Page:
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  • Writer's pictureHannah Foster-Middleton

What is Arthritis?

Aging in the human body is a natural process and inevitable, but suffering with pain or loss of mobility isn’t. Physiotherapy can help relieve many conditions such as arthritis, those aches and pains or stiffness we experience when we try to get up out of a chair or bend to pick something up from the floor. Those actions that used to come easily and which we never had to think about but suddenly notice are a little or a lot more difficult.

There are different kinds of Arthritis, the most common being Osteoarthritis (OA) and the one most likely to cause the difficulties mentioned. OA is wear and tear of the cartilage in your joints due to the aging process and cannot be reversed. Hip replacements and knee repairs are common surgical remedies along with steroid injections, but long before those decisions are considered or made at all, there are many ways to relieve pain and keep the body working at an optimum level. These include the many physiotherapy related treatments available as well as your daily diet to be considered as they will contribute to a positive outcome.

The symptoms of OA are joint pain, swelling and stiffness making normal movement such as walking or sitting uncomfortable, difficult or painful. Physiotherapy can help restore normal range of motion. Rehabilitation and therapeutic exercise will reduce the risk of future damage and long term disability. Osteoarthritis in the lower body benefits greatly from low-impact exercising which reduces stress on the affected joint at the same time increasing its stability: suitable exercises are swimming, water aerobics, yin yoga. You should avoid any exercises that put an increased load on the joints and that means no jogging, running, jumping jacks or high impact aerobics although walking is always beneficial. For pain management we use Dry Needling (similar to Acupuncture), Cupping which brings blood to the affected area to promote healing, Light therapy and Decompression stretching. Other treatments available here in Nassau can be delivered by a doctor specializing in injections which control pain, stimulates cartilage growth and reduces inflammation.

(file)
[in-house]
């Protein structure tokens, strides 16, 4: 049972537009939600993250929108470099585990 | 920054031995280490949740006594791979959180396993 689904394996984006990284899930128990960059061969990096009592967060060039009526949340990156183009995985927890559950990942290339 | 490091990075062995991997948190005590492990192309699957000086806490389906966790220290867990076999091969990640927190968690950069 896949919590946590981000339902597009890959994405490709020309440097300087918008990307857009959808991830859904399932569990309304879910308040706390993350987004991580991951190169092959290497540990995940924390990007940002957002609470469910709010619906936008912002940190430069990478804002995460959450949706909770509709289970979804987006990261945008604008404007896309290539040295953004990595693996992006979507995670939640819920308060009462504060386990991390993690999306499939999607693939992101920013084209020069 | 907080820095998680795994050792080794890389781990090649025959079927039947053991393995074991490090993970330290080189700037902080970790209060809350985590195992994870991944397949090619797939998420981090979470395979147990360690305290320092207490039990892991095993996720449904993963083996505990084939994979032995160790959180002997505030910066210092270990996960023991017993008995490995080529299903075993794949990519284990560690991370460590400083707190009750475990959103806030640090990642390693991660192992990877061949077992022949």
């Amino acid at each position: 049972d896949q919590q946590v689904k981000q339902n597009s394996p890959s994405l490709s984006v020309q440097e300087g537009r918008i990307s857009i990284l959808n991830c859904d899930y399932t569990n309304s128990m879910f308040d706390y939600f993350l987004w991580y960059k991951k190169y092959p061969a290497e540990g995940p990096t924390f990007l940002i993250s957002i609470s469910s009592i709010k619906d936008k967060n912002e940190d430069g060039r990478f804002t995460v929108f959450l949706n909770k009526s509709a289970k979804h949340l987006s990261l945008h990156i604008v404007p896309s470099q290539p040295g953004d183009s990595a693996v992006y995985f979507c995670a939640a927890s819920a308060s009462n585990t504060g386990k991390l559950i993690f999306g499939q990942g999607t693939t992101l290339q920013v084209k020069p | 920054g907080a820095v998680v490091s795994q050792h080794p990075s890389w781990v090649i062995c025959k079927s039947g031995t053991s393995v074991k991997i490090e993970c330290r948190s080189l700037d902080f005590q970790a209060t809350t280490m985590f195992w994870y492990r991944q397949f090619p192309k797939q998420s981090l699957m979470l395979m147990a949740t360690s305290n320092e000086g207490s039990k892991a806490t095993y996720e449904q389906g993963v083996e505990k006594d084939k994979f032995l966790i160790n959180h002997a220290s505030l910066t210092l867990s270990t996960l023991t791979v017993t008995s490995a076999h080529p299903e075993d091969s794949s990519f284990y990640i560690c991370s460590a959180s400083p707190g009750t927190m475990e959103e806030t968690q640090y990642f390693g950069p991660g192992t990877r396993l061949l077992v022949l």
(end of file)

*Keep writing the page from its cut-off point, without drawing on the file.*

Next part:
Changing your diet to include more healthy options is a personal and sensible decision and not too difficult to do. It may be surprising to you to know that many foods will increase both pain and inflammation within the body. Foods to be avoided are processed foods which contain many chemical or other substances or additives which are irritants to the human body. Fresh fruits and vegetables should be a priority if you suffer from OA so increase your consumption of berries, cherries, ginger root which can be grated and added to any cooked food, as well as celery and celery seeds. Oily fish such as sardines or salmon are beneficial as are walnuts or walnut oil and other nuts such as raw almonds. Nuts may be small but can have a big impact as they contain vitamins and micro nutrients essential for good health in general. They contain protein, carbohydrate, and fat. The total protein content is relatively high, which makes them a good source of plant protein (especially for vegetarians); and are rich in phytochemicals that act as antioxidants; are rich in vitamins E, B6, niacin and folate; and they provide minerals such as magnesium, zinc, plant iron, calcium, copper, selenium, phosphorus and potassium. Curcumin,, the therapeutic component of turmeric, the spice that make curry yellow, can be taken as a supplement. It possesses natural inflammatory and anti-oxidant properties. Reducing body weight is also very important as the less weight the joints have to carry can only help.

You will hear me saying this all the time but it is always worth repeating: Keep moving! Do not allow the affected body part to lose function because it is a slippery and rapid path into decline with increasing pain, loss of movement, muscle weakness and issues with balance. Yes, canes and walkers are available but I really consider them a last resort as you will become reliant on them; they literally become a crutch but have no restorative value in ameliorating the underlying issues.

I strongly recommend that if you are suffering from Osteoarthritis in the early or later stages, you consider these options before contemplating surgery - which should be your last resort, not the first. Take care of your body and it will take care of you.

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